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Drosophila Eye Development (Results and Problems in Cell Differentiation)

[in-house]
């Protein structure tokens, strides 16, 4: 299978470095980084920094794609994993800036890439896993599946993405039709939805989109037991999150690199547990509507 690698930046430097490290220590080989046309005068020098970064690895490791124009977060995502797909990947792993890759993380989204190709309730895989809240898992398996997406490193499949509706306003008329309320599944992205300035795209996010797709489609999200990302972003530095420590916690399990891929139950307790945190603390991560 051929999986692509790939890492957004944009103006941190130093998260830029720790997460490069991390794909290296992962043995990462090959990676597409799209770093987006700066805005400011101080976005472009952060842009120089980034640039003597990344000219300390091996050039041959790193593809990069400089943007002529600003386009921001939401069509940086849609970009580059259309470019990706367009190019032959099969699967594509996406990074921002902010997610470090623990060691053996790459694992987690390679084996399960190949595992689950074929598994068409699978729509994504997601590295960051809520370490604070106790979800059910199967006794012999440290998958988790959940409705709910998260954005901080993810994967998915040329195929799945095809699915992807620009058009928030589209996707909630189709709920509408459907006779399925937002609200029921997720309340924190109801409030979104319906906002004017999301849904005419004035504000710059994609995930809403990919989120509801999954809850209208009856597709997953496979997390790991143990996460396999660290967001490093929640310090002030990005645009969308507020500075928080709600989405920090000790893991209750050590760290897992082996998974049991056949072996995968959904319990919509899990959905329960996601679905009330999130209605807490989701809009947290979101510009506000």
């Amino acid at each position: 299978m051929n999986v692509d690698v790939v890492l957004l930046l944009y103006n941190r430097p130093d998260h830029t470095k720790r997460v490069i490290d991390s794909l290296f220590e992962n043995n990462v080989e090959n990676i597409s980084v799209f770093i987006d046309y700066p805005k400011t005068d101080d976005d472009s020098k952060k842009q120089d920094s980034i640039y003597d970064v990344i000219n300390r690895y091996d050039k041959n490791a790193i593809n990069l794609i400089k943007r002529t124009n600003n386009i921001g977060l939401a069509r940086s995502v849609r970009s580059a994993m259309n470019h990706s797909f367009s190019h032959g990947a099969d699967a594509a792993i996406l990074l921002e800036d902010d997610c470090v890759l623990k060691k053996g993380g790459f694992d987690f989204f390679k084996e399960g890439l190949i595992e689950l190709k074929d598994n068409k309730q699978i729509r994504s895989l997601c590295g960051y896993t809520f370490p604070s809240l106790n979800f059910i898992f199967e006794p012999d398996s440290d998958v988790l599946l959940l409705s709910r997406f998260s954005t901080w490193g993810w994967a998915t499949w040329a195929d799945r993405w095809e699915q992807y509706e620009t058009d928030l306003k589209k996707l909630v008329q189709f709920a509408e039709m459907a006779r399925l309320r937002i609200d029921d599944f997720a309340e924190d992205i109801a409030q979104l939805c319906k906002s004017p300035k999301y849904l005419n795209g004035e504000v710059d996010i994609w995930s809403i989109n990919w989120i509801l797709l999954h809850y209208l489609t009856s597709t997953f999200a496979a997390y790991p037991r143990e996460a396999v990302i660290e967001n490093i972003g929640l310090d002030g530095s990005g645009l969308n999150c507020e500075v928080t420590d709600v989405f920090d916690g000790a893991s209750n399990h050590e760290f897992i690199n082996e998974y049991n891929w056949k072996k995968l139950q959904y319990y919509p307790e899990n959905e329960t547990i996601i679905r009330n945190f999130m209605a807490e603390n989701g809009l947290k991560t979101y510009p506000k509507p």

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1 Kevin Moses It is now 25 years since the study of the development of the compound eye in Drosophila really began with a classic paper (Ready et al. 1976). In 1864, August Weismann published a monograph on the development of Diptera and included some beautiful drawings of the developing imaginal discs (Weismann 1864). One of these is the first description of the third instar eye disc in which Weismann drew a vertical line separating a posterior domain that included a regular pattern of clustered cells from an anterior domain without such a pattern. Weismann suggested that these clusters were the precursors of the adult ommatidia and that the line marks the anterior edge of the eye. In his first suggestion he was absolutely correct - in his second he was wrong. The vertical line shown was not the anterior edge of the eye, but the anterior edge of a moving wave of patterning and cell type specification that 112 years later (1976) Ready, Hansen and Benzer would name the "morphogenetic furrow". While it is too late to hear from August Weismann, it is a particular pleasure to be able to include a chapter in this Volume from the first author of that 1976 paper: Don Ready! These past 25 years have seen an astonishing explosion in the study of the fly eye (see Fig.

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